Monday, June 13, 2011

Heated Memories

I don't normally like celebrity tell-all books, but Some Like It Hot is one of my all-time favorite movies, so when I saw Tony Curtis's The Making of Some Like It Hot in the local library I decided to give it a try.

The book had some of the anticipated drawbacks.  Curtis wrote the book about 50 years after filming the movie, with the help of a writer named Mark Vieira who researched the parts Curtis had allegedly forgotten.  Curtis quotes and requotes ad nauseum Billy Wilder's statement that he chose Curtis for the part because he was the handsomest kid in Hollywood at the time.  And although Curtis never wanted to be considered just another pretty face and apparently spent years in therapy, most of the book is surface observations.  ("I don't know why Marilyn was so insecure...")

Despite these issues, however, I found the stories behind the movie fascinating.  I've always thought, for instance, that despite all the makeup Jack Lemmon's face did not look at all like a woman's, but Curtis claims that when Lemmon had his picture taken in drag next to his mother, they could have been sisters.  Who knew?  The film, like most movies, was shot out of sequence, and the process dragged on so long that the costume and continuity people had a devil of a time making it all look right despite Marilyn Monroe's advancing pregnancy.  Lemmon and Orry-Kelly, the dress designer, were furious when Monroe appropriated a black dress meant for Lemmon at the start of the shoot.  Curtis's stories about Billy Wilder are respectful; his comments about Monroe's then-husband, Arthur Miller, are much less so.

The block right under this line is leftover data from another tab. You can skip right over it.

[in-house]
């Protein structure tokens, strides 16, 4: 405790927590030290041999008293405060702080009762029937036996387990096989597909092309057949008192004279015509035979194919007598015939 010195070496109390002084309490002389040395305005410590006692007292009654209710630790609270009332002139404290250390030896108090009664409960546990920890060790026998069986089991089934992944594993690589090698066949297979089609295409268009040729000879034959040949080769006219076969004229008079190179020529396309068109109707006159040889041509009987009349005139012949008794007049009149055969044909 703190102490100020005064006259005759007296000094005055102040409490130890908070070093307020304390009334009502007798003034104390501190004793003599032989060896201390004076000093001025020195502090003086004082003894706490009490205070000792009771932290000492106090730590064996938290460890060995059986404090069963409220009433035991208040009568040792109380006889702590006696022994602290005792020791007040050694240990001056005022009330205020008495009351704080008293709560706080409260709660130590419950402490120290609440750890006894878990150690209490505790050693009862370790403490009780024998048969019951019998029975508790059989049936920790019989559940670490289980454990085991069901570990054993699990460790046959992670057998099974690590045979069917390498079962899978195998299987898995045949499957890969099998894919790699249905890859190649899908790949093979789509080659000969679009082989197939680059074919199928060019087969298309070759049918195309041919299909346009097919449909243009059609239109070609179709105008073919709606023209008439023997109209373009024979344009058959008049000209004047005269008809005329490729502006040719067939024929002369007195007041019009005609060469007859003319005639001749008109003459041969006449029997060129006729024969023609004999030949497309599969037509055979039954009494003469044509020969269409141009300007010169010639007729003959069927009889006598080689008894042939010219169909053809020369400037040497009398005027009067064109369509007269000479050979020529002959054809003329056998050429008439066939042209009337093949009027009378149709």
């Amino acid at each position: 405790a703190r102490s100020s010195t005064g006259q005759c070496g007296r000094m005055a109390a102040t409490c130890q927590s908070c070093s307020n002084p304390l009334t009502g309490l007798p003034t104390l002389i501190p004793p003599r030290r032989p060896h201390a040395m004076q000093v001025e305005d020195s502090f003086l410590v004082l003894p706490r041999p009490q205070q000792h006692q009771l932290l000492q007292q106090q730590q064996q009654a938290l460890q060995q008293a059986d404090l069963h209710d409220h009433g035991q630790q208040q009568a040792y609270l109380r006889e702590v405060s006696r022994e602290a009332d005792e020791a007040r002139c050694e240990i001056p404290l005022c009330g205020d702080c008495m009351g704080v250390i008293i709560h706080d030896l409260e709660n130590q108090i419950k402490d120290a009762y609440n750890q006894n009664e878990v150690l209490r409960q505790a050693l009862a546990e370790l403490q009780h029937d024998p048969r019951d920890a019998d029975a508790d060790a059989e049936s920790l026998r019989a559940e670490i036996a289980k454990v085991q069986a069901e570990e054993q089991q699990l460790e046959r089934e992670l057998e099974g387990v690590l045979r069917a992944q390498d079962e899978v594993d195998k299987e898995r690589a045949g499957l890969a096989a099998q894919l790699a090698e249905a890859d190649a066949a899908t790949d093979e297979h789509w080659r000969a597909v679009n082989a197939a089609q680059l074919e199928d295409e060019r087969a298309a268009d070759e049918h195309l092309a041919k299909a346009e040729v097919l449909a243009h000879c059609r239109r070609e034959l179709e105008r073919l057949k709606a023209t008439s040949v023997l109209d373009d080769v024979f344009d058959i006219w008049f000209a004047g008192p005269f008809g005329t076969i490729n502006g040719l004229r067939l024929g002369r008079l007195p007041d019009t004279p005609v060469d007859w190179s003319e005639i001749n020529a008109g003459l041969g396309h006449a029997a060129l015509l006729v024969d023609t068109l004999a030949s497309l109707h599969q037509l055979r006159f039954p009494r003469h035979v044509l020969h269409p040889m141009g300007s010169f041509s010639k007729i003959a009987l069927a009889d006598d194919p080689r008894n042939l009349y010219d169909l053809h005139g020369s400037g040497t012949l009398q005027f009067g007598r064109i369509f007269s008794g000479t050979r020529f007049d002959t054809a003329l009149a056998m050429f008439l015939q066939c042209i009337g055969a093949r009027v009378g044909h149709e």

On balance, though, I rather wish I hadn't read the book.  I feel a little like Dorothy must have felt when Toto grabbed the curtain and revealed the real Wizard of Oz.  I was too young when Marilyn Monroe died to know much about her troubled life.  As interesting as many of the anecdotes about her were, I'll never be able to watch the movie again without thinking of the agonizing work involved in getting her performance on film.  I would have preferred to go on thinking that she got as much enjoyment out of making Some Like It Hot as I've always had watching it.

"Will you look at that! Look how she moves! It's like Jell-O on springs. Must have some sort of built-in motor or something. I tell you, it's a whole different sex!" ~Jerry [Jack Lemmon's character], Some Like It Hot

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